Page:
Conan: The Frost-Giant’s Daughter

Frost Giant’s Daughter is not the name of the eighth story published in the Conan canon of Robert E Howard’s Hyborian Age tales, but it belongs in eighth place in a complete list, if it belongs anywhere. A word of explanation is in order.

This was originally a Conan story, and, based on the internal chronology, his first adventure, when he was still a barbarian wanderer and warrior among the northern tribes.  Farnsworth Wright, the editor of Weird Tales, rejected it. Thrifty as all writers must be, Howard renamed the main character “Amra of Akbitana” retitled it Gods of the North, and under that name published it in the March 1934 issue of The Fantasy Fan. In its original form as a Conan yarn it was not published in Howard’s brief lifetime.

I regret to say that Farnsworth Wright’s decision is a defensible one: this story is below Robert E Howard’s expected level. Were one to read it with the name of the author hidden, it would not be recognized as his work.

Howard’s Conan stories are known and famed for driving, nonstop plots, memorable characters, for vivid descriptions of dramatic action sequences, for the portrayal of raw savagery (and its concomitant superiority to the corruption and softness of civilization), for  exotic locales, eldritch horrors, memorable prose. Here, each element was muted, or missing.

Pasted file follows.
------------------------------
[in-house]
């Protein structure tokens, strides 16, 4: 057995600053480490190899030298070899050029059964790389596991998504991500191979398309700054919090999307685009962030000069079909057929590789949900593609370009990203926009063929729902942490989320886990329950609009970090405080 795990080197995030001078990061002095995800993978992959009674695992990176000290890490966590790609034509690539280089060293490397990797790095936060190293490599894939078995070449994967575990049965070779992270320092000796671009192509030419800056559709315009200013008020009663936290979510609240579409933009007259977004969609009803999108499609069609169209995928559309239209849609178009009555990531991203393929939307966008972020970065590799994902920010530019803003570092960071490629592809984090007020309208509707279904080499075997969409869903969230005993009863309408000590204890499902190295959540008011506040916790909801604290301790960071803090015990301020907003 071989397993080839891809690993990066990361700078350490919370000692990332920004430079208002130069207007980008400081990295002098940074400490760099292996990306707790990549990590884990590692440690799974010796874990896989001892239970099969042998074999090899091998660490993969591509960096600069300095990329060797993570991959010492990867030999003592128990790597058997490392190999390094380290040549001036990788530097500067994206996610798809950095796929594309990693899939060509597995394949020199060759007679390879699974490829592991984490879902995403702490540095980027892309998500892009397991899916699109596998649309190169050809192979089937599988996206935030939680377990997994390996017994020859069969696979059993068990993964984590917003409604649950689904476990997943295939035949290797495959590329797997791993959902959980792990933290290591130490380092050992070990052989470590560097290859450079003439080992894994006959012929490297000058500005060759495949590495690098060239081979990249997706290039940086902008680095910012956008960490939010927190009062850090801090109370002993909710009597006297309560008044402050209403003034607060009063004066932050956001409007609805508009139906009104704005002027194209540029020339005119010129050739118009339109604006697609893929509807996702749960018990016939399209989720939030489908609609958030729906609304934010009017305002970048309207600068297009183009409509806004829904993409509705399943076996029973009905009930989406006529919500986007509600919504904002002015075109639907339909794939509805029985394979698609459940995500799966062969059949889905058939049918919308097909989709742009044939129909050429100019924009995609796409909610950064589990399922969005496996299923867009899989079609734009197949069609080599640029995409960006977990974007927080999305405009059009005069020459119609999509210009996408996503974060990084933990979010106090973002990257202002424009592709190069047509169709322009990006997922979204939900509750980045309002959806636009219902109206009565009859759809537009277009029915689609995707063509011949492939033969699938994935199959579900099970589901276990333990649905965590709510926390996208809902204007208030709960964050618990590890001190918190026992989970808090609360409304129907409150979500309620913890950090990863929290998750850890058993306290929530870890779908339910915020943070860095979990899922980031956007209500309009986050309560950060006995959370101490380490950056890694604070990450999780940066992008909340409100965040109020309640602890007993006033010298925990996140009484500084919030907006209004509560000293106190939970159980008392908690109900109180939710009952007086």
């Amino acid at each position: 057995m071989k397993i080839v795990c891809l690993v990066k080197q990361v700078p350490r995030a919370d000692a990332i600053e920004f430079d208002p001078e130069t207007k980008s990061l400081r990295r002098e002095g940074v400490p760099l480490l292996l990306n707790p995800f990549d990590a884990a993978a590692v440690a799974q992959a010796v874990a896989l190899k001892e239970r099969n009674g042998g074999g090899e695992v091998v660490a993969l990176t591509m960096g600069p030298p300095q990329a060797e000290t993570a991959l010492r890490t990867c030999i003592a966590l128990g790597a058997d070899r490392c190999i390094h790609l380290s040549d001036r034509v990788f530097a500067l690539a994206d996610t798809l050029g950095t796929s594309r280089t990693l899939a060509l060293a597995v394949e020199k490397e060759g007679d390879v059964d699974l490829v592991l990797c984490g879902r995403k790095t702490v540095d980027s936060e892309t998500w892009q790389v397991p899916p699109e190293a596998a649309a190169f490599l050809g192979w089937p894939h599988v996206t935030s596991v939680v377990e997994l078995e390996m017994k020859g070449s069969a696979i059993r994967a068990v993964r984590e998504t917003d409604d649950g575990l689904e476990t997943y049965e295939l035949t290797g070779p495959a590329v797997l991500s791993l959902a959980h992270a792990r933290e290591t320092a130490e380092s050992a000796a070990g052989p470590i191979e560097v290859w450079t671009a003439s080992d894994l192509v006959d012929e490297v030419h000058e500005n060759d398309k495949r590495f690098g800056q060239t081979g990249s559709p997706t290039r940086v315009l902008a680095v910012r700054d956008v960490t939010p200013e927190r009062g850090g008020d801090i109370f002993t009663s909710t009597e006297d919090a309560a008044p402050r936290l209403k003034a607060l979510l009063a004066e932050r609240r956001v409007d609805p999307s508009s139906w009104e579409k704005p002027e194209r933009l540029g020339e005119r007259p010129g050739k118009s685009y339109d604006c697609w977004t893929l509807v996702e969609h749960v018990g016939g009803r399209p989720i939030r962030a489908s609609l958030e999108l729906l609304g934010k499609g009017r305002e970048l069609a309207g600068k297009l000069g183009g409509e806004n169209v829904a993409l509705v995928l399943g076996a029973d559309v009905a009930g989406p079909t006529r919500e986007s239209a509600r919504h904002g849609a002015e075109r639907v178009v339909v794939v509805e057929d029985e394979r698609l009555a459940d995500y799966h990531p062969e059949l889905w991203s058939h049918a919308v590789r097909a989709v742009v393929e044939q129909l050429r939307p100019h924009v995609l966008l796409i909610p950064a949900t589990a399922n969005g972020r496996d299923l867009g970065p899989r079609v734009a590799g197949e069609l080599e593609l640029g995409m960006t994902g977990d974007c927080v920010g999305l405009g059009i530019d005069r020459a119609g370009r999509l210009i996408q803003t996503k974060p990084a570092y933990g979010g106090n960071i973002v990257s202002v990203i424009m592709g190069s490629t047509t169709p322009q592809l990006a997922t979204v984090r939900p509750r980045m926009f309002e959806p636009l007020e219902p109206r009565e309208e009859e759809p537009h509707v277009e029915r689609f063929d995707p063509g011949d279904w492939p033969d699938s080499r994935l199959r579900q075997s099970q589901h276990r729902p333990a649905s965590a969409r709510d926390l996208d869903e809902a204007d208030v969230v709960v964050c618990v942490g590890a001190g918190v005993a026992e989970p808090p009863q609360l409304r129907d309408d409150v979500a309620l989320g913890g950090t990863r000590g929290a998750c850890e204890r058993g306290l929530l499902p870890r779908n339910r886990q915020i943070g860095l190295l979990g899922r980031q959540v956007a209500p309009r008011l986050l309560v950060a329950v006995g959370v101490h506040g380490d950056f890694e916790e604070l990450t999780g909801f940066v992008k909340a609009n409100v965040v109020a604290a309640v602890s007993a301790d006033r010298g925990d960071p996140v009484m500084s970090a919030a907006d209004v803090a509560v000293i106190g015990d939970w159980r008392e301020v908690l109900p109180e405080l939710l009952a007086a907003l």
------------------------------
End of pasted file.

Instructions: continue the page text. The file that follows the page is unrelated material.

It is short, a hair over three thousand words. But do not think it is the brevity that prevented the inclusion of the elements needed to make a proper Conan story. Something up to Howard’s normal par could easily been included in that space.

There is so little by way of plot, one is tempted to call this a vignette.

Conan is found standing in a snowy battlefield, which is strewn with the corpses of two armies. One last enemy and he exchange vaunts. Conan kills him in a single blow. Then he sees a blonde maiden barefoot in the snow, supernaturally fair, clad only in a wisp of gossamer.